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The State of American Entrepreneurship: New Estimates of the Quantity and Quality of Entrepreneurship for 15 US States, 1988-2014


  • Jorge Guzman
  • Scott Stern


While official measures of business dynamism have seen a long-term decline, early-stage venture financing of new companies has reached levels not observed since the late 1990s, resulting in a sharp debate about the state of American entrepreneurship. Building on Guzman and Stern (2015a; 2015b), this paper offers new evidence to inform this debate by estimating measures of entrepreneurial quality based on predictive analytics and comprehensive business registries. Our estimates suggest that the probability of a significant growth outcome (either an IPO or high-value acquisition) is highly skewed and predicted by observables at or near the time of business registration: 69% of realized growth events are in the top 5% of our estimated growth distribution. This high level of skewness motivates the development of three new economic statistics that simultaneously account for both the quantity as well as the quality of entrepreneurship: the Entrepreneurial Quality Index (EQI, measuring the average quality level among a group of start-ups within a given cohort), the Regional Entrepreneurship Cohort Potential Index (RECPI, measuring the growth potential of firms founded within a given region and time period) and the Regional Entrepreneurship Acceleration Index (REAI, measuring the performance of a region over time in realizing the potential of firms founded there). We use these statistics to establish several new findings about the history and state of US entrepreneurship using data for 15 states (covering 51% of the overall US economy) from 1988 through 2014. First, in contrast the secular decline in the aggregate quantity of entrepreneurship observed in series such as the Business Dynamic Statistics (BDS), the growth potential of start-up companies (RECPI relative to GDP) has followed a cyclical pattern that seems sensitive to the capital market environment and overall economic conditions. Second, while the peak value of RECPI is recorded in 2000, the level during the first decade during this century was actually higher than the late 1980s and first half of the 1990s, and also has experienced a sharp upward swing beginning in 2010. Even after controlling for changes in the overall size of the economy, the second highest level of entrepreneurial growth potential is registered in 2014. Third, the likelihood of start-up firms for a given quality level to realize their potential (REAI) declined sharply in the late 1990s, and did not recover through 2008. These findings suggest that divergent assessments of the state of American entrepreneurship can potentially be reconciled by explicitly adopting a quantitative approach to the measurement of entrepreneurial quality.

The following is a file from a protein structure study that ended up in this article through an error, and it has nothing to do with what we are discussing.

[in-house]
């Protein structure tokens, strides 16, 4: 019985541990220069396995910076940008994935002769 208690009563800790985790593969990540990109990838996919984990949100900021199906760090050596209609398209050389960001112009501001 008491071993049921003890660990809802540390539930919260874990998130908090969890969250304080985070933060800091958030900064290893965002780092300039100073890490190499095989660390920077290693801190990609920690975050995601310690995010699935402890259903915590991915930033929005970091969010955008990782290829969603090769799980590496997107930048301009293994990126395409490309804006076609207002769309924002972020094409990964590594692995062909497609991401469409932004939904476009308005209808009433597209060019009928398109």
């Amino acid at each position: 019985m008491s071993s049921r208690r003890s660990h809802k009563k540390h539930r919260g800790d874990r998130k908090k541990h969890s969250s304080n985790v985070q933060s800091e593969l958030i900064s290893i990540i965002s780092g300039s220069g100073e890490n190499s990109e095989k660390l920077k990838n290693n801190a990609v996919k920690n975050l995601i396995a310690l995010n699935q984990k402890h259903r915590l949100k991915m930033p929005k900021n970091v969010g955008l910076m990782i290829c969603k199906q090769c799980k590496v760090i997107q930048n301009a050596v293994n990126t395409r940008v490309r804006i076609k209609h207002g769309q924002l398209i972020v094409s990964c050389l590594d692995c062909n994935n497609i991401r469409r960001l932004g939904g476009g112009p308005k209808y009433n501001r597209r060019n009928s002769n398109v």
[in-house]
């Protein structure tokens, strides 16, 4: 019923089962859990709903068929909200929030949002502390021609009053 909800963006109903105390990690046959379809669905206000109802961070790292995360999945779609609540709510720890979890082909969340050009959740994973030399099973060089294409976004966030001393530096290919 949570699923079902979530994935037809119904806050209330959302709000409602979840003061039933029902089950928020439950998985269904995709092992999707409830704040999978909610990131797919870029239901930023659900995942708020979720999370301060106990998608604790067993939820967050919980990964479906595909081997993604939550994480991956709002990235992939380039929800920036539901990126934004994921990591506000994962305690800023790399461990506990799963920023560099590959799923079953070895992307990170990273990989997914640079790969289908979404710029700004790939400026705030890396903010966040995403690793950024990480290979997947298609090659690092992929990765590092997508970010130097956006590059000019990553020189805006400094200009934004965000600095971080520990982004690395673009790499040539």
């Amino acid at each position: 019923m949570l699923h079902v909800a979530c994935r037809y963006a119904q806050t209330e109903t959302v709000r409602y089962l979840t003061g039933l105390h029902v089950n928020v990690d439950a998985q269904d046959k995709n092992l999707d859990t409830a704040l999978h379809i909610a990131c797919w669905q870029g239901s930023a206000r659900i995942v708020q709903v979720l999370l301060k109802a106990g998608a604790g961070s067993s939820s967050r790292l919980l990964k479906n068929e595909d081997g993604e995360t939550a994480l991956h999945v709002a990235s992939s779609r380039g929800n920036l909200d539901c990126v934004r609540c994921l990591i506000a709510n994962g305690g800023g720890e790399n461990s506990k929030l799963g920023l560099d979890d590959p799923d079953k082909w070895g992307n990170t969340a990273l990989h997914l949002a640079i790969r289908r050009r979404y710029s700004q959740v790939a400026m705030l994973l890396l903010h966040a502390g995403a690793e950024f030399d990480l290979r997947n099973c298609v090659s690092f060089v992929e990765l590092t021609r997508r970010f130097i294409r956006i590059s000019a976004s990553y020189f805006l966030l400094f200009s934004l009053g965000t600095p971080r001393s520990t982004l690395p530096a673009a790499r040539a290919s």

Suggested Citation

  • Jorge Guzman & Scott Stern, 2016. "The State of American Entrepreneurship: New Estimates of the Quantity and Quality of Entrepreneurship for 15 US States, 1988-2014," NBER Working Papers 22095, National Bureau of Economic Research, Inc.
  • Handle: RePEc:nbr:nberwo:22095
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    References listed on IDEAS

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    Blog mentions

    As found by, the blog aggregator for Economics research:
    1. Understanding Business Dynamism
      by Steve Cecchetti and Kim Schoenholtz in Money, Banking and Financial Markets on 2017-04-24 17:04:34


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    Cited by:

    1. Henrekson, Magnus & Sanandaji, Tino, 2017. "Schumpeterian Entrepreneurship in Europe Compared to Other Industrialized Regions," Working Paper Series 1170, Research Institute of Industrial Economics.
    2. Ryan Decker & John Haltiwanger & Ron S. Jarmin & Javier Miranda, 2018. "Changing Business Dynamism and Productivity : Shocks vs. Responsiveness," Finance and Economics Discussion Series 2018-007, Board of Governors of the Federal Reserve System (U.S.).
    3. Sabrina T. Howell, 2017. "Learning from Feedback: Evidence from New Ventures," NBER Working Papers 23874, National Bureau of Economic Research, Inc.

    More about this item

    JEL classification:

    • C53 - Mathematical and Quantitative Methods - - Econometric Modeling - - - Forecasting and Prediction Models; Simulation Methods
    • L26 - Industrial Organization - - Firm Objectives, Organization, and Behavior - - - Entrepreneurship
    • O51 - Economic Development, Innovation, Technological Change, and Growth - - Economywide Country Studies - - - U.S.; Canada

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